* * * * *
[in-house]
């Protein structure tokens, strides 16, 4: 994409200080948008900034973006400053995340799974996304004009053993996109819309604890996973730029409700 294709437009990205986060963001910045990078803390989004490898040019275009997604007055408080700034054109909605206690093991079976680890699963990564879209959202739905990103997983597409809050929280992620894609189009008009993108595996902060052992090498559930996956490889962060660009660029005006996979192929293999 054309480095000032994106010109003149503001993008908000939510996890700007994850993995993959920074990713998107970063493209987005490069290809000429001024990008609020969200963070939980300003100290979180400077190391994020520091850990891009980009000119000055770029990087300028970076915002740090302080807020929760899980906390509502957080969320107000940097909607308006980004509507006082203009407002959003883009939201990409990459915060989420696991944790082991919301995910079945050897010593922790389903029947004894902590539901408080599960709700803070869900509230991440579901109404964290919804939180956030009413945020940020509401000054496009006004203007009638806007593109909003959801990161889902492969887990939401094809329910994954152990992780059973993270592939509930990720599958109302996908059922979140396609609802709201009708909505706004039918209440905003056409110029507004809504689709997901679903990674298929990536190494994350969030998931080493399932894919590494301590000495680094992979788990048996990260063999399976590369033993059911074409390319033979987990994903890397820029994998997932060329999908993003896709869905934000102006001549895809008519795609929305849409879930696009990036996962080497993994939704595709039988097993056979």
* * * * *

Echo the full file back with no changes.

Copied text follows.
[in-house]
């Protein structure tokens, strides 16, 4: 994409200080948008900034973006400053995340799974996304004009053993996109819309604890996973730029409700 294709437009990205986060963001910045990078803390989004490898040019275009997604007055408080700034054109909605206690093991079976680890699963990564879209959202739905990103997983597409809050929280992620894609189009008009993108595996902060052992090498559930996956490889962060660009660029005006996979192929293999 054309480095000032994106010109003149503001993008908000939510996890700007994850993995993959920074990713998107970063493209987005490069290809000429001024990008609020969200963070939980300003100290979180400077190391994020520091850990891009980009000119000055770029990087300028970076915002740090302080807020929760899980906390509502957080969320107000940097909607308006980004509507006082203009407002959003883009939201990409990459915060989420696991944790082991919301995910079945050897010593922790389903029947004894902590539901408080599960709700803070869900509230991440579901109404964290919804939180956030009413945020940020509401000054496009006004203007009638806007593109909003959801990161889902492969887990939401094809329910994954152990992780059973993270592939509930990720599958109302996908059922979140396609609802709201009708909505706004039918209440905003056409110029507004809504689709997901679903990674298929990536190494994350969030998931080493399932894919590494301590000495680094992979788990048996990260063999399976590369033993059911074409390319033979987990994903890397820029994998997932060329999908993003896709869905934000102006001549895809008519795609929305849409879930696009990036996962080497993994939704595709039988097993056979």